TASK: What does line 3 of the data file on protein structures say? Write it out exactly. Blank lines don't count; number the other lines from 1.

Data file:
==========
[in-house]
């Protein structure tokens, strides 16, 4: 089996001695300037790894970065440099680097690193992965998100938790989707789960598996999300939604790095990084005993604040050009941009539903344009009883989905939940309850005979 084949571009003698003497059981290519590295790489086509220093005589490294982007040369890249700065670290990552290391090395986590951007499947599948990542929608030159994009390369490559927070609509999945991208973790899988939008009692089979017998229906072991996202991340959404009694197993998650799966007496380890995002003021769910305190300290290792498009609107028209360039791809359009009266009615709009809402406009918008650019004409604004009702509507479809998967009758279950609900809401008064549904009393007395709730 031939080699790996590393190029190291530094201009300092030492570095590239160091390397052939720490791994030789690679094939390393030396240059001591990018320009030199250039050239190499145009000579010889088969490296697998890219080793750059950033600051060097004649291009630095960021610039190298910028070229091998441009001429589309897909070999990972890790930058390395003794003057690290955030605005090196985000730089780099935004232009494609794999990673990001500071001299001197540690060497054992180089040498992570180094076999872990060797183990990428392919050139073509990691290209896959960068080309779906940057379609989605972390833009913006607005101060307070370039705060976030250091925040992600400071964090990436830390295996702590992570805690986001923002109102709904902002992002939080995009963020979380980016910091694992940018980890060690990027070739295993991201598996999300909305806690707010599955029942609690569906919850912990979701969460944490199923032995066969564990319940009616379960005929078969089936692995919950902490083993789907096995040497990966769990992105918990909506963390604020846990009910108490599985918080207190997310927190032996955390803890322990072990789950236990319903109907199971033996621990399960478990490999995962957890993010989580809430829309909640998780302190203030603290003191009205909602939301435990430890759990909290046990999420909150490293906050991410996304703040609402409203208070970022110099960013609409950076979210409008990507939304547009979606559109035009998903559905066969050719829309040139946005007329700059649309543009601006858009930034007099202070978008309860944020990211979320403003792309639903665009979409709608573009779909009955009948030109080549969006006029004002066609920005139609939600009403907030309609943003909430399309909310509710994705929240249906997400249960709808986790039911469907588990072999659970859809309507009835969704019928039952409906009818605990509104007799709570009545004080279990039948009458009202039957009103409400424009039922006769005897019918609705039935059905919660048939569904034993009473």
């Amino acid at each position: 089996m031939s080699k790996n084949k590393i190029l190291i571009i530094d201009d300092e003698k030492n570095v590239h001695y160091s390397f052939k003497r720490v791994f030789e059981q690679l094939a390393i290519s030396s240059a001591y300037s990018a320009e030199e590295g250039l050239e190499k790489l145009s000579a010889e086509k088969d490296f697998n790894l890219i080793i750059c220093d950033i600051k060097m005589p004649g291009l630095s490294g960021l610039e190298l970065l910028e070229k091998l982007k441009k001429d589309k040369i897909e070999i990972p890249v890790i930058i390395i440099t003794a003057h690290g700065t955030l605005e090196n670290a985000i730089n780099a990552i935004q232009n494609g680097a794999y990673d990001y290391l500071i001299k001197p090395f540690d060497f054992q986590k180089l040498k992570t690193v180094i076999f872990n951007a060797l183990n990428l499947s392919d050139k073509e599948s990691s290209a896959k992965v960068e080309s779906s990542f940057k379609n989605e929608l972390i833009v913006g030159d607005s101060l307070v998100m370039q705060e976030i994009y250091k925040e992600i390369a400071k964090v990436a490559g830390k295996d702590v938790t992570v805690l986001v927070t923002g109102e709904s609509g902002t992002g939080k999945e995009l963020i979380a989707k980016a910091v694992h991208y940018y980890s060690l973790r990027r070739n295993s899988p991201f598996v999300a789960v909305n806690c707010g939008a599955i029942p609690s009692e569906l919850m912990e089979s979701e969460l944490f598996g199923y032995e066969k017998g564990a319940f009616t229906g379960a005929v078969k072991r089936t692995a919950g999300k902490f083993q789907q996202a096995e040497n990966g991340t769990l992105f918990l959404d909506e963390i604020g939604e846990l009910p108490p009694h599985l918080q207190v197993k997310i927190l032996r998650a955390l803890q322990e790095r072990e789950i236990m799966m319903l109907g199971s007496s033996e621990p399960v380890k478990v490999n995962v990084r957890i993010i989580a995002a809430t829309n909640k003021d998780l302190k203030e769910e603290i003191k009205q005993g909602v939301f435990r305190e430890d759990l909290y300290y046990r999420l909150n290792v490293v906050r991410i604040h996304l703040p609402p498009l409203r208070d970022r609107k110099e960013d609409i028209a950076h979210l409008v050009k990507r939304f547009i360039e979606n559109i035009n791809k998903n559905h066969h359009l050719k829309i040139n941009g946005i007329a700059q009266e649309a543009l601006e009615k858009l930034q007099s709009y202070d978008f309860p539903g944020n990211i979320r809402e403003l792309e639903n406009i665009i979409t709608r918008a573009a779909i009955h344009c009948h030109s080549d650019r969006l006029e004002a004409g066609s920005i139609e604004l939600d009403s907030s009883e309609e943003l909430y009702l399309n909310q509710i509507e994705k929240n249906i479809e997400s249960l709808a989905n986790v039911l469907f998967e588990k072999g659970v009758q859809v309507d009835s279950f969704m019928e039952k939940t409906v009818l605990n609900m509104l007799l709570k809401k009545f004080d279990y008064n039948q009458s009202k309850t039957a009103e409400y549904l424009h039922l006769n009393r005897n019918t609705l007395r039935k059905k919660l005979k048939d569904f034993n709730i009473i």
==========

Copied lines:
């Amino acid at each position: 089996m031939s080699k790996n084949k590393i190029l190291i571009i530094d201009d300092e003698k030492n570095v590239h001695y160091s390397f052939k003497r720490v791994f030789e059981q690679l094939a390393i290519s030396s240059a001591y300037s990018a320009e030199e590295g250039l050239e190499k790489l145009s000579a010889e086509k088969d490296f697998n790894l890219i080793i750059c220093d950033i600051k060097m005589p004649g291009l630095s490294g960021l610039e190298l970065l910028e070229k091998l982007k441009k001429d589309k040369i897909e070999i990972p890249v890790i930058i390395i440099t003794a003057h690290g700065t955030l605005e090196n670290a985000i730089n780099a990552i935004q232009n494609g680097a794999y990673d990001y290391l500071i001299k001197p090395f540690d060497f054992q986590k180089l040498k992570t690193v180094i076999f872990n951007a060797l183990n990428l499947s392919d050139k073509e599948s990691s290209a896959k992965v960068e080309s779906s990542f940057k379609n989605e929608l972390i833009v913006g030159d607005s101060l307070v998100m370039q705060e976030i994009y250091k925040e992600i390369a400071k964090v990436a490559g830390k295996d702590v938790t992570v805690l986001v927070t923002g109102e709904s609509g902002t992002g939080k999945e995009l963020i979380a989707k980016a910091v694992h991208y940018y980890s060690l973790r990027r070739n295993s899988p991201f598996v999300a789960v909305n806690c707010g939008a599955i029942p609690s009692e569906l919850m912990e089979s979701e969460l944490f598996g199923y032995e066969k017998g564990a319940f009616t229906g379960a005929v078969k072991r089936t692995a919950g999300k902490f083993q789907q996202a096995e040497n990966g991340t769990l992105f918990l959404d909506e963390i604020g939604e846990l009910p108490p009694h599985l918080q207190v197993k997310i927190l032996r998650a955390l803890q322990e790095r072990e789950i236990m799966m319903l109907g199971s007496s033996e621990p399960v380890k478990v490999n995962v990084r957890i993010i989580a995002a809430t829309n909640k003021d998780l302190k203030e769910e603290i003191k009205q005993g909602v939301f435990r305190e430890d759990l909290y300290y046990r999420l909150n290792v490293v906050r991410i604040h996304l703040p609402p498009l409203r208070d970022r609107k110099e960013d609409i028209a950076h979210l409008v050009k990507r939304f547009i360039e979606n559109i035009n791809k998903n559905h066969h359009l050719k829309i040139n941009g946005i007329a700059q009266e649309a543009l601006e009615k858009l930034q007099s709009y202070d978008f309860p539903g944020n990211i979320r809402e403003l792309e639903n406009i665009i979409t709608r918008a573009a779909i009955h344009c009948h030109s080549d650019r969006l006029e004002a004409g066609s920005i139609e604004l939600d009403s907030s009883e309609e943003l909430y009702l399309n909310q509710i509507e994705k929240n249906i479809e997400s249960l709808a989905n986790v039911l469907f998967e588990k072999g659970v009758q859809v309507d009835s279950f969704m019928e039952k939940t409906v009818l605990n609900m509104l007799l709570k809401k009545f004080d279990y008064n039948q009458s009202k309850t039957a009103e409400y549904l424009h039922l006769n009393r005897n019918t609705l007395r039935k059905k919660l005979k048939d569904f034993n709730i009473i």